Hawaii, like many tourist destinations, has a lot of great places to eat, but also a lot of bad ones. Knowing where to go, however, is only half the battle. With Hawaii’s isolation, price also plays a major factor. So when you find somewhere that’s great, it’s awesome. But when you find a great place and doesn’t cost a lot… Score! Of course the best resource for finding these kinds of places is to ask the locals. And so here’s my list of Oahu dining hidden gems to help you along.
Maguro Brothers Hawaii
Tucked deep inside Chinatown’s Mauna Kea Market Place, Maguro Brothers specializes in one thing: affordable fresh fish. Here you can get a variety of raw and cooked dishes. Selections include poke, sashimi, grilled preparations, and more. And for two, you can get away with paying between $20 and $30.
The ambiance is, uh, not the best. The limited seating available is open to the rest of the market… And the vendor near Maguro Brothers sells various cuts of meats, including lots of offal. No matter though. The service is good, and the quality is excellent. The fish is not only fresh, but very high quality. The sashimi pictured above just melts in your mouth. The huge scoop of ikura (add-on) was a great value, though it’s the best. But still.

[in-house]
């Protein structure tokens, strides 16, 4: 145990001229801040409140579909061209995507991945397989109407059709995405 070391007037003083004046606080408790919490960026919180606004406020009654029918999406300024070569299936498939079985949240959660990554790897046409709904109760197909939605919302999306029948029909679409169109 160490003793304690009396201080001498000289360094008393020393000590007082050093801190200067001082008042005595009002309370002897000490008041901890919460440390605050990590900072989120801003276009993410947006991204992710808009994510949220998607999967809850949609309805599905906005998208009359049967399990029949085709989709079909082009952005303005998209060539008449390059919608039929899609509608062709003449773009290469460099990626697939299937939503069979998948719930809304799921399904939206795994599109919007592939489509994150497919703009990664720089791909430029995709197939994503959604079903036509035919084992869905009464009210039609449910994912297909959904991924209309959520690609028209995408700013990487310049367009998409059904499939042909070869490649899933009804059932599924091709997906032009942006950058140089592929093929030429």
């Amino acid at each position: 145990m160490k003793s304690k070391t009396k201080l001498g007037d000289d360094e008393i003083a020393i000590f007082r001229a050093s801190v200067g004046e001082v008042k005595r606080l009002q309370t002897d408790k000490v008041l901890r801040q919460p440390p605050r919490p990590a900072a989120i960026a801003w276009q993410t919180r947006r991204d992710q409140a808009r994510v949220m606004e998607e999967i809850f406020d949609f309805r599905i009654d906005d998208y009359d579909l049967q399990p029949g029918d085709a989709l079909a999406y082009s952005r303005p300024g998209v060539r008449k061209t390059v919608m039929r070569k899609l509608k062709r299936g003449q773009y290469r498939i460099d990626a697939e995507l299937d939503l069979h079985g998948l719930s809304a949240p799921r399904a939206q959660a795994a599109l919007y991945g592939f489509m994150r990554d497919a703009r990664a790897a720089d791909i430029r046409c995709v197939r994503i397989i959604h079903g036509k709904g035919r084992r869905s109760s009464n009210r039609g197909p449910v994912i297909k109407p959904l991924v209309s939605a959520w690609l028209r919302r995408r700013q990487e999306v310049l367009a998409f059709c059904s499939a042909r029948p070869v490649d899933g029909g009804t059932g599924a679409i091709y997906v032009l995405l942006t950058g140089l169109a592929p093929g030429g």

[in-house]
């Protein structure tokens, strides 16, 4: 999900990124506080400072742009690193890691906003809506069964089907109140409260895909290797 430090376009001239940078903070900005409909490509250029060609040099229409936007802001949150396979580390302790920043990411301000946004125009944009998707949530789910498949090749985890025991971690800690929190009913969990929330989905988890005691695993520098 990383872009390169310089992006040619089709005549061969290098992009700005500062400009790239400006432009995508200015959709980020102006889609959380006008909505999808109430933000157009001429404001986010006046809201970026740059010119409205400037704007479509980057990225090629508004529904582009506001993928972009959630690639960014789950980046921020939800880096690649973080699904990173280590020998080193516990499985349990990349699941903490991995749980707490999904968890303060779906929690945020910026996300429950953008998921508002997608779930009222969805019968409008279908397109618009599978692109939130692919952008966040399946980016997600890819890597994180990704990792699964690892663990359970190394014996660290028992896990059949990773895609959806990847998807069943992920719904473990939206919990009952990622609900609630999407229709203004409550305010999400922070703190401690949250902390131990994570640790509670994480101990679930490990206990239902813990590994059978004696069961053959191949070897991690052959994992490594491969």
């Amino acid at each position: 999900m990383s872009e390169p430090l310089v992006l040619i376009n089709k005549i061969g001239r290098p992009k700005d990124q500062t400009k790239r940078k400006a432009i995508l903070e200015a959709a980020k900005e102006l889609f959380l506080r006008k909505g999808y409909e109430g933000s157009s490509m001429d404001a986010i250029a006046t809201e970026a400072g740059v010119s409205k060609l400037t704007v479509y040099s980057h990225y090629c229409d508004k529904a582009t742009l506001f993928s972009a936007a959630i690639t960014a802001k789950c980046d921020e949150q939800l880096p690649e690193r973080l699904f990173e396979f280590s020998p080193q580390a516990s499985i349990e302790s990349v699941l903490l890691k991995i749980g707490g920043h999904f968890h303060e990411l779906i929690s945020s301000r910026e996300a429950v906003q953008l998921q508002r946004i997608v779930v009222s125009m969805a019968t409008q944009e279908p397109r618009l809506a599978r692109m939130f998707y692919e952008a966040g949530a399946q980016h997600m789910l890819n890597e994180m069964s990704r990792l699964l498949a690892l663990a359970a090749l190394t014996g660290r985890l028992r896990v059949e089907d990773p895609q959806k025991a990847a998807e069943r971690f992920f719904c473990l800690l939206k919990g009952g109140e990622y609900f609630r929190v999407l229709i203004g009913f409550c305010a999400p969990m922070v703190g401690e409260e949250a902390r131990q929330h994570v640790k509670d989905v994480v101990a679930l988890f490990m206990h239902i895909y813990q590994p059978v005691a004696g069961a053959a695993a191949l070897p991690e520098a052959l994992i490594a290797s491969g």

A great quality, quick, and cheap meal can be found in the heart of Waikiki. Don’t believe me? Check out Marukame Udon along Kuhio Ave. It’s in back of the International Market Place, and almost always has a line. And with good reason, too. You can get two udons, some tempura, and some musubi (rice balls) for under $25.
The udon noodles are made in-house daily with flour imported from Japan and can be had hot or cold. There’s a number of different styles, too. The musubis and tempura also come in a variety of different styles. Drinks? You can get soft drinks, or simply enjoy the free iced water.
Service is cafeteria style, so you just walk down the line and choose what you want. When you’re done, take your dishes to the drop-off counter. Yes the line can be LONG and the crowds quite large, but the lines move quickly and we never had difficulty finding a table. So if you want a tasty, quick, inexpensive meal in the heart of Waikiki, Marukame is your best bet.
Hotel breakfasts are expensive and often not so great. You could simply head to a Starbucks, McDonalds, etc., but why? Just outside of Waikiki is a restaurant that specializes in good, cheap breakfasts.